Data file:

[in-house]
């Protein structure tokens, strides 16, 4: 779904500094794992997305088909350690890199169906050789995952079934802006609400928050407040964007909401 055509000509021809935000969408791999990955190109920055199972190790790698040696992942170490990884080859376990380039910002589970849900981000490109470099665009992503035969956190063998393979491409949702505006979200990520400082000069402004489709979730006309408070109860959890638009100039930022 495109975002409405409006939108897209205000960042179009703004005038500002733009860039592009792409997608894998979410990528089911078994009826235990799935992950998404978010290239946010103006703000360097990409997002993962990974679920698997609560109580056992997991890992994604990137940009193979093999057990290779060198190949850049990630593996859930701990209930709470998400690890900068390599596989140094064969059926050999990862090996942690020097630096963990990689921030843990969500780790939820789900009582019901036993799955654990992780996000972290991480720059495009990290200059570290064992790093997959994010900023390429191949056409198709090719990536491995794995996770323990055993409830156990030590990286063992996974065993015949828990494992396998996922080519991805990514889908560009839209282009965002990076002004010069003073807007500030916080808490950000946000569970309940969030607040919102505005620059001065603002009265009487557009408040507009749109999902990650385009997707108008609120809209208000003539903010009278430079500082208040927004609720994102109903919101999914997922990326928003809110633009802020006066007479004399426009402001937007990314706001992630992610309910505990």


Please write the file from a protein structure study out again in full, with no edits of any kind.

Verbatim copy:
[in-house]
């Protein structure tokens, strides 16, 4: 779904500094794992997305088909350690890199169906050789995952079934802006609400928050407040964007909401 055509000509021809935000969408791999990955190109920055199972190790790698040696992942170490990884080859376990380039910002589970849900981000490109470099665009992503035969956190063998393979491409949702505006979200990520400082000069402004489709979730006309408070109860959890638009100039930022 495109975002409405409006939108897209205000960042179009703004005038500002733009860039592009792409997608894998979410990528089911078994009826235990799935992950998404978010290239946010103006703000360097990409997002993962990974679920698997609560109580056992997991890992994604990137940009193979093999057990290779060198190949850049990630593996859930701990209930709470998400690890900068390599596989140094064969059926050999990862090996942690020097630096963990990689921030843990969500780790939820789900009582019901036993799955654990992780996000972290991480720059495009990290200059570290064992790093997959994010900023390429191949056409198709090719990536491995794995996770323990055993409830156990030590990286063992996974065993015949828990494992396998996922080519991805990514889908560009839209282009965002990076002004010069003073807007500030916080808490950000946000569970309940969030607040919102505005620059001065603002009265009487557009408040507009749109999902990650385009997707108008609120809209208000003539903010009278430079500082208040927004609720994102109903919101999914997922990326928003809110633009802020006066007479004399426009402001937007990314706001992630992610309910505990």